This morning, Principal Valerie Brown of Bess T. Shepherd Elementary asked her students if they could have anything to help them learn better, what would it be?
Not just money or textbooks, she told them, but technology. Specifically, the 169 Chromebooks she revealed the school has bought for their students and staff, through a $50,000 grant from the Leonore Annenberg School Fund for children.
Brown said the Chromebooks will stay at the school, but they will help the students keep up with their peers technologically, as well as help them with other leadership skills.
"They’ll use the technology that we get to blog with one another or people from around the world to solve problems, and we want it to be able so we can have a kind of think wall, but they’ll be doing it electronically," Brown said.
Christa Payne, vice president of external affairs for the Public Education Foundation (PEF) in Chattanooga, said the school was chosen for the grant after applying and meeting all of the criteria, including at least an 85-percent poverty rate.
"We invite every school who hasn’t won in the past four years to apply," she said. "Then we review in conjunction with the district their applications, and then we choose."
She said all of the teachers will receive adequate training with the Chromebooks, and that the initiative is similar to other "1 to 1" programs already implemented in the district, where each student and staff member is given a computer.
"We want to make sure these teachers have support so that they’re effective," she said.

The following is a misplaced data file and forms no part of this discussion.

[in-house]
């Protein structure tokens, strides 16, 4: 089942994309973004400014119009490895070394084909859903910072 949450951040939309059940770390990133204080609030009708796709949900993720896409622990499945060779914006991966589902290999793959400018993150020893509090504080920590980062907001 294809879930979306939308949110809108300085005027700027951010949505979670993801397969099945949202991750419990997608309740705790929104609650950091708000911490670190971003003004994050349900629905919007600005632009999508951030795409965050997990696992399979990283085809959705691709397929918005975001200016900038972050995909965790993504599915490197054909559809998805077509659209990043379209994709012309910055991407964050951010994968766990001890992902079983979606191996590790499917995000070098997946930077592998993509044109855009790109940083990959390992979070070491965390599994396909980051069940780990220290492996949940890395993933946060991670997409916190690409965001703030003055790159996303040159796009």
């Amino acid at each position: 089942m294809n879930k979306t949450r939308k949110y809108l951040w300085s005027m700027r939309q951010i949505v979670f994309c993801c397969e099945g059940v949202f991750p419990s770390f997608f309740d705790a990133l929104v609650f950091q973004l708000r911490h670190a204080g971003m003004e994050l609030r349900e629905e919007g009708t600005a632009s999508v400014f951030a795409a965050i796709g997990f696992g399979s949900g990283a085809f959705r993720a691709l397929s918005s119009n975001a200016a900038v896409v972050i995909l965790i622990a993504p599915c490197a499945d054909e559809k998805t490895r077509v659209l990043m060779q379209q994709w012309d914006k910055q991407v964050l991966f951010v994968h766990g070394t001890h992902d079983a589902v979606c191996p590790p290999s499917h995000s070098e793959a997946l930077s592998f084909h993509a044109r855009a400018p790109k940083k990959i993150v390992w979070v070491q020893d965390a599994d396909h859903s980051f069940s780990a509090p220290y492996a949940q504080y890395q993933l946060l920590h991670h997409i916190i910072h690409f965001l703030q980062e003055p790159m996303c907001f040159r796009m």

They already have professional development planned for the teachers.
The schools got to choose what to spend the money on, and Payne said both schools decided to go with the Chromebooks, based on the success in other low-income schools.
"It’s totally up to the schools, but I think what’s important is for both schools, its not about the technology it’s about the instruction that comes behind it," she said.
PEF will be making a second announcement at East Lake Elementary School today at 11:30 a.m.
Hannah Smith is a staff reporter for the Times Free Press. She previously worked as a Pulliam Fellow at the Indianapolis Star and as a Middle East news reporter at the Global Post in Boston. She has also spent time in broadcast, interning at Channel 13 WTHR in Indianapolis, and radio, as a reporter for American Student Radio. Hannah graduated with honors from Indiana University in May with degrees in journalism and Arabic. There she ...